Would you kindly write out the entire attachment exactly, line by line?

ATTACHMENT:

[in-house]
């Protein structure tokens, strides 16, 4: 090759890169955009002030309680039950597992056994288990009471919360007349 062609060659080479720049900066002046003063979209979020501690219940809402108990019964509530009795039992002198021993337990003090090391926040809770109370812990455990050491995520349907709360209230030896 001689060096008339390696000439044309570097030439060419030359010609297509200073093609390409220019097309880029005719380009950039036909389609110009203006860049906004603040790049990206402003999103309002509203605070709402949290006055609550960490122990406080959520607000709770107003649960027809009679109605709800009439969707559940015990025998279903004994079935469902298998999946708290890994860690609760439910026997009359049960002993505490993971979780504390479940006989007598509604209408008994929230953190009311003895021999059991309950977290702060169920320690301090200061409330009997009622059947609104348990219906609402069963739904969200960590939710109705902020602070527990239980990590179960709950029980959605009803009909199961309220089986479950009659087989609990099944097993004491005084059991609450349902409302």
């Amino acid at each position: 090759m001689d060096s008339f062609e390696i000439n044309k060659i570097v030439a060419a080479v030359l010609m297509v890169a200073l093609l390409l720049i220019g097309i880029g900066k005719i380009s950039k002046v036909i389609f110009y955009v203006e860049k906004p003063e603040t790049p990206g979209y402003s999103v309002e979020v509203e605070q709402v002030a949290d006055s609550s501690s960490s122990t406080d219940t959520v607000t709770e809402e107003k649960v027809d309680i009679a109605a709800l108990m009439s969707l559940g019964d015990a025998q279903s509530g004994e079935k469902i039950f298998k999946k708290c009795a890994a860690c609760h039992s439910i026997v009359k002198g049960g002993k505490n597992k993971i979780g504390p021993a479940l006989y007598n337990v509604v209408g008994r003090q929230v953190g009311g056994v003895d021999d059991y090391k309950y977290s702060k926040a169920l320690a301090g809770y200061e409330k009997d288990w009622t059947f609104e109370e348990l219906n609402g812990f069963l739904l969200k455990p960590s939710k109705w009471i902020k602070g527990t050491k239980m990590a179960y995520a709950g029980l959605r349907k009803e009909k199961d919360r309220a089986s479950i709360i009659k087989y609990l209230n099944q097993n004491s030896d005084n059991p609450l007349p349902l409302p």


[in-house]
């Protein structure tokens, strides 16, 4: 090759890169955009002030309680039950597992056994288990009471919360007349 062609060659080479720049900066002046003063979209979020501690219940809402108990019964509530009795039992002198021993337990003090090391926040809770109370812990455990050491995520349907709360209230030896 001689060096008339390696000439044309570097030439060419030359010609297509200073093609390409220019097309880029005719380009950039036909389609110009203006860049906004603040790049990206402003999103309002509203605070709402949290006055609550960490122990406080959520607000709770107003649960027809009679109605709800009439969707559940015990025998279903004994079935469902298998999946708290890994860690609760439910026997009359049960002993505490993971979780504390479940006989007598509604209408008994929230953190009311003895021999059991309950977290702060169920320690301090200061409330009997009622059947609104348990219906609402069963739904969200960590939710109705902020602070527990239980990590179960709950029980959605009803009909199961309220089986479950009659087989609990099944097993004491005084059991609450349902409302």
């Amino acid at each position: 090759m001689d060096s008339f062609e390696i000439n044309k060659i570097v030439a060419a080479v030359l010609m297509v890169a200073l093609l390409l720049i220019g097309i880029g900066k005719i380009s950039k002046v036909i389609f110009y955009v203006e860049k906004p003063e603040t790049p990206g979209y402003s999103v309002e979020v509203e605070q709402v002030a949290d006055s609550s501690s960490s122990t406080d219940t959520v607000t709770e809402e107003k649960v027809d309680i009679a109605a709800l108990m009439s969707l559940g019964d015990a025998q279903s509530g004994e079935k469902i039950f298998k999946k708290c009795a890994a860690c609760h039992s439910i026997v009359k002198g049960g002993k505490n597992k993971i979780g504390p021993a479940l006989y007598n337990v509604v209408g008994r003090q929230v953190g009311g056994v003895d021999d059991y090391k309950y977290s702060k926040a169920l320690a301090g809770y200061e409330k009997d288990w009622t059947f609104e109370e348990l219906n609402g812990f069963l739904l969200k455990p960590s939710k109705w009471i902020k602070g527990t050491k239980m990590a179960y995520a709950g029980l959605r349907k009803e009909k199961d919360r309220a089986s479950i709360i009659k087989y609990l209230n099944q097993n004491s030896d005084n059991p609450l007349p349902l409302p």